The Milan-born collector and art adviser invites Christie’s into her London home for a glimpse of some of the many ‘uncomfortable’ artworks with which she and her family surround themselves — all of them by female artists
London-based, Italian-born Valeria Napoleone is as much patroness as she is a collector. ‘I think contemporary art is about communication,’ she says. ‘It’s essential to share it, and it’s also part of the journey to support the artist.’
Napoleone’s airy, high-ceilinged Victorian apartment in Kensington — designed by Philip Webb, the so-called ‘father’ of the Arts & Crafts movement, and adorned with Gothic Revival features — is crammed with challenging and diverse contemporary works. ‘I was aware of women not being supported within the arts system,’ she elaborates. ‘That made me realise I want to focus my collection on women.’
One of the first artists she included in her collection was her fellow Italian, Margherita Manzelli. ‘These works were a little bit difficult in the beginning, because they pushed your boundaries,’ the collector explains, with the camera lingering over an intimate portrait of a woman in a state of undress titled Neobros, painted in 1998. ‘The more I thought about them, the more I liked them. The fact of being uncomfortable in front of an artwork — this is something that I look for as a collector.’
‘When you are an artist, it doesn’t matter if people pay attention or not, but the drive and the encouragement you get from people who are actually paying attention is priceless’
Napoleone is not alone in confronting such uneasiness on a daily basis — her husband Gregorio and their three children, Federico, Gregorio and Letizia, are also living and breathing alongside works by the likes of Ghada Amer, Ella Kruglyanskaya, Sweden’s Nina Canell and Turner Prize nominee Andrea Büttner. ‘Some works are easier for them to relate to, some works are more challenging — especially for the children — but it’s exciting,’ says Napoleone. ‘The art works have become our family.’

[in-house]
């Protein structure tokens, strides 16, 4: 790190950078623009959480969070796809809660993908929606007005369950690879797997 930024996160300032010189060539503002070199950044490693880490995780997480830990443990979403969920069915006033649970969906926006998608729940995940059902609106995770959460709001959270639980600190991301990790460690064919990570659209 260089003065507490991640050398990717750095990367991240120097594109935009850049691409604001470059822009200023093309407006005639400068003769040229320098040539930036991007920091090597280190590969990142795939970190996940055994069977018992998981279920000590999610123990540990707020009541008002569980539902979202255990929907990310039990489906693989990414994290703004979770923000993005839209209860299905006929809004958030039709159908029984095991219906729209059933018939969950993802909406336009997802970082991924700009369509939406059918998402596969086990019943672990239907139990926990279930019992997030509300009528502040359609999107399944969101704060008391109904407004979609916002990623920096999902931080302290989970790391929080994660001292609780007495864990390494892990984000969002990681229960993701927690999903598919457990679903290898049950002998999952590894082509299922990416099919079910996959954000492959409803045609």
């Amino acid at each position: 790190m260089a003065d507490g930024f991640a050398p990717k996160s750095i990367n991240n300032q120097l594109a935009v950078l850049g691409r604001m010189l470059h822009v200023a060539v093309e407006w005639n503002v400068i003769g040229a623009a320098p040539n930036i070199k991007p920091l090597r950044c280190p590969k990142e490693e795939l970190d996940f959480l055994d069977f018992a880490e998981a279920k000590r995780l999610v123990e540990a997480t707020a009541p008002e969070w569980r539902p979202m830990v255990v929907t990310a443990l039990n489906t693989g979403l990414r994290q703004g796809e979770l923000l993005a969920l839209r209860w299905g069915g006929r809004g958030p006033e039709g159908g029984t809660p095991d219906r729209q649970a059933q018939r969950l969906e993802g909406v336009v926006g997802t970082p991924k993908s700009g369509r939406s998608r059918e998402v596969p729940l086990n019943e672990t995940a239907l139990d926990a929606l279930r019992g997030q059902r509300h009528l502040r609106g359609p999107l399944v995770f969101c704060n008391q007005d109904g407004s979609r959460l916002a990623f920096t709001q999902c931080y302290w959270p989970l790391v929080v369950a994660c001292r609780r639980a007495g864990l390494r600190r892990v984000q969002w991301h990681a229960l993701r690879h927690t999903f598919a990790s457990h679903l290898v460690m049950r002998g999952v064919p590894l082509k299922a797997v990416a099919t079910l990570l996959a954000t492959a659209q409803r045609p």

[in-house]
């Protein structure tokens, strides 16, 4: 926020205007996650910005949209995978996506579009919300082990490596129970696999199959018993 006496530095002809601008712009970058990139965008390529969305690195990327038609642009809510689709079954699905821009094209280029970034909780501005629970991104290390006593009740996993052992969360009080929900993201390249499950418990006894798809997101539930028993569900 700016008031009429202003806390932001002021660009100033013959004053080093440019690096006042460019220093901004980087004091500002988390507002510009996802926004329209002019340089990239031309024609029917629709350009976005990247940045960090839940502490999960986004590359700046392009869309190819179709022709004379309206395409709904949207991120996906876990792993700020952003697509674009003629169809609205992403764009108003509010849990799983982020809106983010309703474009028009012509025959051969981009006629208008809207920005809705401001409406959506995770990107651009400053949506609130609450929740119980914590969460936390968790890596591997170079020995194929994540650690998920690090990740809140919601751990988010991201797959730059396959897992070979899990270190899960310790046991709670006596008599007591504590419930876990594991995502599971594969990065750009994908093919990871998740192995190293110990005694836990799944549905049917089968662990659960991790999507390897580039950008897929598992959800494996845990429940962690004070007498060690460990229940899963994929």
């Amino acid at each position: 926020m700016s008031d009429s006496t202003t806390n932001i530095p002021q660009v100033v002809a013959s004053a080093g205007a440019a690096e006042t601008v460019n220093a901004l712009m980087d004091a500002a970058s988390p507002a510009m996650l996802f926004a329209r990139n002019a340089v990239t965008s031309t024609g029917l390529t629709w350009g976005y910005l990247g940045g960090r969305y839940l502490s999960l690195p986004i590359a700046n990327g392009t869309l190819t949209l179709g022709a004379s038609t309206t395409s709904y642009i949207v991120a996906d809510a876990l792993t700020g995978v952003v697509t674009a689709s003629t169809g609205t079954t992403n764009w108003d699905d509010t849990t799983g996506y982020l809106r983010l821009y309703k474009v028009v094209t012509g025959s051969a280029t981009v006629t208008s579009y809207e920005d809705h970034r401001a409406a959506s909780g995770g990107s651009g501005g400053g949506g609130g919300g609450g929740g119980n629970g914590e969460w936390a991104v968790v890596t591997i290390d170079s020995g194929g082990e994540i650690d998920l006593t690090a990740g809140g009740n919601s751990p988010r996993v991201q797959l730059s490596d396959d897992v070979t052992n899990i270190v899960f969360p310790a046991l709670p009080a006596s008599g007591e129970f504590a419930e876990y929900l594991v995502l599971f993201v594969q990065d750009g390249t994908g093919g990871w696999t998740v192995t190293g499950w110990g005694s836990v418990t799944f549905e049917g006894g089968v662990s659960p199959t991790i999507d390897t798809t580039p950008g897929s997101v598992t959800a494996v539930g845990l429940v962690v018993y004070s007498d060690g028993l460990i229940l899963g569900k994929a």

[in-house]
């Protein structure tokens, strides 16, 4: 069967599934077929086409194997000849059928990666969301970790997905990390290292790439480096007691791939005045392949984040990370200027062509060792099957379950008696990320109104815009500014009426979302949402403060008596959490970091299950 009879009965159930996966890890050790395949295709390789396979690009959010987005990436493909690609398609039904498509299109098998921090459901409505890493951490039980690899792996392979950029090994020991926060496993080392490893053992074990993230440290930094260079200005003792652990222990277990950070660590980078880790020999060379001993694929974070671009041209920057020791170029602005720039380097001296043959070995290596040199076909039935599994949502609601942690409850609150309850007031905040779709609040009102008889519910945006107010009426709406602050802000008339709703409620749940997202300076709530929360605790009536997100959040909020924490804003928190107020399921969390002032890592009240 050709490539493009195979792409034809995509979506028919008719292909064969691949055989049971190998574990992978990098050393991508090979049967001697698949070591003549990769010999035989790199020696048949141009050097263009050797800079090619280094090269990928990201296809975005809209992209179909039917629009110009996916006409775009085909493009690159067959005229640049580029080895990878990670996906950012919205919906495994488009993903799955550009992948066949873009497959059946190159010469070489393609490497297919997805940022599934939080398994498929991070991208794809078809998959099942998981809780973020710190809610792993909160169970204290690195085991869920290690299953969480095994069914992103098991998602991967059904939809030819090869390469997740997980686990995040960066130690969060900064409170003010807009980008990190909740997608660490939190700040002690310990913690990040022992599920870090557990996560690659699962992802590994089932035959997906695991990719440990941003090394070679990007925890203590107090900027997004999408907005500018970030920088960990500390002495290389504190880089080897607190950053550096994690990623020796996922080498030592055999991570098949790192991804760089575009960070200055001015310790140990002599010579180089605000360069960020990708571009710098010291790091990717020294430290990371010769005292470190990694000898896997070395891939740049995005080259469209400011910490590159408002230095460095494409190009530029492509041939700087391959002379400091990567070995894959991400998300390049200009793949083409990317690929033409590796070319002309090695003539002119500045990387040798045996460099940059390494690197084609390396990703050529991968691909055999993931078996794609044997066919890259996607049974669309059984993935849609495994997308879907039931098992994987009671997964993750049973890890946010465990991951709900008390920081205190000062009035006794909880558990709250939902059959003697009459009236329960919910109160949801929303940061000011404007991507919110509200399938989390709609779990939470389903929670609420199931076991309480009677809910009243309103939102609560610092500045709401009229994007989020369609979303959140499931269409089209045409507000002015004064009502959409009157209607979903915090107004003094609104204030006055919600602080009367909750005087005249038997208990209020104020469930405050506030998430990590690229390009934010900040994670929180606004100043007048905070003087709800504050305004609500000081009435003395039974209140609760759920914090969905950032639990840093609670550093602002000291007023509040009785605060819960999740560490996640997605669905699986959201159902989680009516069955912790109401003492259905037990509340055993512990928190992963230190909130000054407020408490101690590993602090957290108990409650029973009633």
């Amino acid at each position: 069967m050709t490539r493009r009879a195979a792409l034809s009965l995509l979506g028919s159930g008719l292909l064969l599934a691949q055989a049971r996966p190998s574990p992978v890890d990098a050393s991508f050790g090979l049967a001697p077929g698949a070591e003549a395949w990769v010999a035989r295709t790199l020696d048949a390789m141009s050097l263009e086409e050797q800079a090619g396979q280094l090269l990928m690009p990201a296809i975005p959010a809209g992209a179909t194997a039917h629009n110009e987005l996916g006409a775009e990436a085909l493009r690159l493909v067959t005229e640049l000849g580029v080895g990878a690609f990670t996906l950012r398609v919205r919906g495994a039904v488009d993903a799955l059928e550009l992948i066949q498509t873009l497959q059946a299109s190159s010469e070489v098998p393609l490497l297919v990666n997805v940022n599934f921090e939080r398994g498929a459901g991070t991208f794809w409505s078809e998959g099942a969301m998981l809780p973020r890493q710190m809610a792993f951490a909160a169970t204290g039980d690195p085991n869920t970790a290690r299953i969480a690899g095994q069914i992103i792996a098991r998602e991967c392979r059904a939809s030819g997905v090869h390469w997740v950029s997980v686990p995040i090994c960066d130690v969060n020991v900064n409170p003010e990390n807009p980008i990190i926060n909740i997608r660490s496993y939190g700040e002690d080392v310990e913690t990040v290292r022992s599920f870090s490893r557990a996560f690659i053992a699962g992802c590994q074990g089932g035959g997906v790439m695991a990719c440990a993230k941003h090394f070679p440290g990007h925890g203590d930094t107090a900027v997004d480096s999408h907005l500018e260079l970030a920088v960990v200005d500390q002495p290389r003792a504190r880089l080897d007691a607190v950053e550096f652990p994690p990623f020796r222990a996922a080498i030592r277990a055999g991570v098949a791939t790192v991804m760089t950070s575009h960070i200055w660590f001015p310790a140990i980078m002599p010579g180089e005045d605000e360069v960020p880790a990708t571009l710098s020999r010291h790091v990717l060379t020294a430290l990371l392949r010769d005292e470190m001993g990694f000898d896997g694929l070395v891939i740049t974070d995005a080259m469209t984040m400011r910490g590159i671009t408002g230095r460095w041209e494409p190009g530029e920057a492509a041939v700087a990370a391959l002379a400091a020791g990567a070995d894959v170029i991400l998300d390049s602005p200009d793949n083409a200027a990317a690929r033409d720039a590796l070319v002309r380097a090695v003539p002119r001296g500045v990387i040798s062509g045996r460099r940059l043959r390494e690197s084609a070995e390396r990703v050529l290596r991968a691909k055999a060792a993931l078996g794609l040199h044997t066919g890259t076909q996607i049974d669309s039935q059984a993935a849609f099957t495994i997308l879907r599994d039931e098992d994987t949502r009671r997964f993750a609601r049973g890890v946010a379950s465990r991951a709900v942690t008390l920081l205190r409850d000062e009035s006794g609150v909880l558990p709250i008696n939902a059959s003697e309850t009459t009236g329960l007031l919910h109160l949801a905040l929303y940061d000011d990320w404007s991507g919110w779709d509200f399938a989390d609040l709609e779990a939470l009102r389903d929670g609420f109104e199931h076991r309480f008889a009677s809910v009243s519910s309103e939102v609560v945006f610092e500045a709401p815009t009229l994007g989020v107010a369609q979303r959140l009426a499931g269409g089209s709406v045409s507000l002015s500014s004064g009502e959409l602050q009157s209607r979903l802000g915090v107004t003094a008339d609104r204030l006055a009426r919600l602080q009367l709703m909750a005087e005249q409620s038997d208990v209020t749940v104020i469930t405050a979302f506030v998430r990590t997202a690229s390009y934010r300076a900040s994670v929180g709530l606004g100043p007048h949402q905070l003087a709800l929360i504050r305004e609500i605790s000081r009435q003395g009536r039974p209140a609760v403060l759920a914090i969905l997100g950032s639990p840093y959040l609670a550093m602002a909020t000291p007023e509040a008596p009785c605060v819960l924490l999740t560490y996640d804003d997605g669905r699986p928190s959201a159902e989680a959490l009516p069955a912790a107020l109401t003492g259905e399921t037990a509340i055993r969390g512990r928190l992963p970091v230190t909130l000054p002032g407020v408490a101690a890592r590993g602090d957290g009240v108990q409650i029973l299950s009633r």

One such is a mural commissioned from Lily van der Stokker, a Dutch artist based in Amsterdam and New York, which required one of the artist’s assistants to live with the family for five days. The resultant work features the words ‘100% Stupid’ emblazoned across a white wall, adorned by colourful, cartoonish flowers.
‘When you are an artist,’ continues Napoleone, ‘it doesn’t matter if people pay attention or not, but the drive and the encouragement you get from people who are actually paying attention is priceless. So I want that. I want to pay attention to what they are doing.’ Which, for any female contemporary artist aspiring to a wider audience, must be music to the ears.